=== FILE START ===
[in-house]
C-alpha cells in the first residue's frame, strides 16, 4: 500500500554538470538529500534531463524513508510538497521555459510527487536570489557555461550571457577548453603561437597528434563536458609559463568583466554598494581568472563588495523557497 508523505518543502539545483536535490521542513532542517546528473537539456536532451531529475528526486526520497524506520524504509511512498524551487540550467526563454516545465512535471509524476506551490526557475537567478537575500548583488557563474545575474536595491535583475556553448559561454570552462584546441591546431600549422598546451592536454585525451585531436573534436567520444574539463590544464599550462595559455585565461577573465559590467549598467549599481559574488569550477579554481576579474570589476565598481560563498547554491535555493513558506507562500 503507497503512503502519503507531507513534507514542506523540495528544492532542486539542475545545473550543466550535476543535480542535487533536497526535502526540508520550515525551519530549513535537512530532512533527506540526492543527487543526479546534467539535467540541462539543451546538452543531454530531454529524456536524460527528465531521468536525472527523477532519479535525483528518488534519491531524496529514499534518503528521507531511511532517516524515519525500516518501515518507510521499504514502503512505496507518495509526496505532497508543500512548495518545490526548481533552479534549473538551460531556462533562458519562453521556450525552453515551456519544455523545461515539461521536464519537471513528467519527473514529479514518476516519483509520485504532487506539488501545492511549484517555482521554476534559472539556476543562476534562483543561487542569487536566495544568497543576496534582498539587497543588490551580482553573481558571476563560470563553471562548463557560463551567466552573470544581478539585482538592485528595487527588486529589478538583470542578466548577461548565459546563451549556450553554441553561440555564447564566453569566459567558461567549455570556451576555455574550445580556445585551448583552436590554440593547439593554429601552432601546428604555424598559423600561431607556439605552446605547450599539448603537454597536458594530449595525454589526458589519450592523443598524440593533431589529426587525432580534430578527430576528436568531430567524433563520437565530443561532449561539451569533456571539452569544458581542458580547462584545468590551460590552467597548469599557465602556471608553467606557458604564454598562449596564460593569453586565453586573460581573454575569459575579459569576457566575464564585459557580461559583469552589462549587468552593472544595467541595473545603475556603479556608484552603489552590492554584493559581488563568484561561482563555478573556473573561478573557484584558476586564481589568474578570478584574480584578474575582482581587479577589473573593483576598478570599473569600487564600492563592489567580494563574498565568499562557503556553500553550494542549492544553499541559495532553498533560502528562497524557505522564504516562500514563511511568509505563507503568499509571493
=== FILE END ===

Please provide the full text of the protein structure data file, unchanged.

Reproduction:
[in-house]
C-alpha cells in the first residue's frame, strides 16, 4: 500500500554538470538529500534531463524513508510538497521555459510527487536570489557555461550571457577548453603561437597528434563536458609559463568583466554598494581568472563588495523557497 508523505518543502539545483536535490521542513532542517546528473537539456536532451531529475528526486526520497524506520524504509511512498524551487540550467526563454516545465512535471509524476506551490526557475537567478537575500548583488557563474545575474536595491535583475556553448559561454570552462584546441591546431600549422598546451592536454585525451585531436573534436567520444574539463590544464599550462595559455585565461577573465559590467549598467549599481559574488569550477579554481576579474570589476565598481560563498547554491535555493513558506507562500 503507497503512503502519503507531507513534507514542506523540495528544492532542486539542475545545473550543466550535476543535480542535487533536497526535502526540508520550515525551519530549513535537512530532512533527506540526492543527487543526479546534467539535467540541462539543451546538452543531454530531454529524456536524460527528465531521468536525472527523477532519479535525483528518488534519491531524496529514499534518503528521507531511511532517516524515519525500516518501515518507510521499504514502503512505496507518495509526496505532497508543500512548495518545490526548481533552479534549473538551460531556462533562458519562453521556450525552453515551456519544455523545461515539461521536464519537471513528467519527473514529479514518476516519483509520485504532487506539488501545492511549484517555482521554476534559472539556476543562476534562483543561487542569487536566495544568497543576496534582498539587497543588490551580482553573481558571476563560470563553471562548463557560463551567466552573470544581478539585482538592485528595487527588486529589478538583470542578466548577461548565459546563451549556450553554441553561440555564447564566453569566459567558461567549455570556451576555455574550445580556445585551448583552436590554440593547439593554429601552432601546428604555424598559423600561431607556439605552446605547450599539448603537454597536458594530449595525454589526458589519450592523443598524440593533431589529426587525432580534430578527430576528436568531430567524433563520437565530443561532449561539451569533456571539452569544458581542458580547462584545468590551460590552467597548469599557465602556471608553467606557458604564454598562449596564460593569453586565453586573460581573454575569459575579459569576457566575464564585459557580461559583469552589462549587468552593472544595467541595473545603475556603479556608484552603489552590492554584493559581488563568484561561482563555478573556473573561478573557484584558476586564481589568474578570478584574480584578474575582482581587479577589473573593483576598478570599473569600487564600492563592489567580494563574498565568499562557503556553500553550494542549492544553499541559495532553498533560502528562497524557505522564504516562500514563511511568509505563507503568499509571493